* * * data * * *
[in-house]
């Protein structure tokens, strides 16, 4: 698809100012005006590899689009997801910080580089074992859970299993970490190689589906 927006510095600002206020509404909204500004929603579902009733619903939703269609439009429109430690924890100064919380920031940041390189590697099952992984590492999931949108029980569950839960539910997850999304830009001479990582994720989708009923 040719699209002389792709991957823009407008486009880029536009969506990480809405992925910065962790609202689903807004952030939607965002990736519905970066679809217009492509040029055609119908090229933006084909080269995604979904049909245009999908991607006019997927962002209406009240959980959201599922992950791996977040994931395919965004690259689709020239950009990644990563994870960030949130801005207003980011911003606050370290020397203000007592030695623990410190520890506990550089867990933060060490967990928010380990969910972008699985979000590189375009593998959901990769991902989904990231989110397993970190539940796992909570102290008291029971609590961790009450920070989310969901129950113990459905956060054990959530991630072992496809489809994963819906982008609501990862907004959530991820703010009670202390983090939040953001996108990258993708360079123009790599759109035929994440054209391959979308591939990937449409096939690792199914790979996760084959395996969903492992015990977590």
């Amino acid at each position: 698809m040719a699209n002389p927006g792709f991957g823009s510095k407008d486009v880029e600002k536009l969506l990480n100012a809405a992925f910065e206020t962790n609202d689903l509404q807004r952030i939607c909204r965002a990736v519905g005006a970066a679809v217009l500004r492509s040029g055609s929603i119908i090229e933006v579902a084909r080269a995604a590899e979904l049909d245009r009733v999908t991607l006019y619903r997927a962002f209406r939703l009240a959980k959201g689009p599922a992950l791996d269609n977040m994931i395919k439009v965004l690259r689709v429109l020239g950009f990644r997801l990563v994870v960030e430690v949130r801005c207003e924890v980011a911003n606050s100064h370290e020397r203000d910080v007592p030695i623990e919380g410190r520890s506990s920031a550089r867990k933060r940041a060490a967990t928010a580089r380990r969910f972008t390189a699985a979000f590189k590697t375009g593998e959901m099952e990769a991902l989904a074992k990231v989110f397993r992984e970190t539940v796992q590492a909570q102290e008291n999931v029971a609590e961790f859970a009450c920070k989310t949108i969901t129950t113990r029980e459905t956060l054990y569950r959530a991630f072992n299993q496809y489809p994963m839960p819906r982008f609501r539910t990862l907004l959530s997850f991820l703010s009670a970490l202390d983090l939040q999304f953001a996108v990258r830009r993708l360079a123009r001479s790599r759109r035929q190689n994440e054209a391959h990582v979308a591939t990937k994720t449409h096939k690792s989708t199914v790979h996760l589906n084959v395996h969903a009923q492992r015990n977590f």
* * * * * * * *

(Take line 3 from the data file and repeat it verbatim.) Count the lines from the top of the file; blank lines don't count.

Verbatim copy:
């Amino acid at each position: 698809m040719a699209n002389p927006g792709f991957g823009s510095k407008d486009v880029e600002k536009l969506l990480n100012a809405a992925f910065e206020t962790n609202d689903l509404q807004r952030i939607c909204r965002a990736v519905g005006a970066a679809v217009l500004r492509s040029g055609s929603i119908i090229e933006v579902a084909r080269a995604a590899e979904l049909d245009r009733v999908t991607l006019y619903r997927a962002f209406r939703l009240a959980k959201g689009p599922a992950l791996d269609n977040m994931i395919k439009v965004l690259r689709v429109l020239g950009f990644r997801l990563v994870v960030e430690v949130r801005c207003e924890v980011a911003n606050s100064h370290e020397r203000d910080v007592p030695i623990e919380g410190r520890s506990s920031a550089r867990k933060r940041a060490a967990t928010a580089r380990r969910f972008t390189a699985a979000f590189k590697t375009g593998e959901m099952e990769a991902l989904a074992k990231v989110f397993r992984e970190t539940v796992q590492a909570q102290e008291n999931v029971a609590e961790f859970a009450c920070k989310t949108i969901t129950t113990r029980e459905t956060l054990y569950r959530a991630f072992n299993q496809y489809p994963m839960p819906r982008f609501r539910t990862l907004l959530s997850f991820l703010s009670a970490l202390d983090l939040q999304f953001a996108v990258r830009r993708l360079a123009r001479s790599r759109r035929q190689n994440e054209a391959h990582v979308a591939t990937k994720t449409h096939k690792s989708t199914v790979h996760l589906n084959v395996h969903a009923q492992r015990n977590f």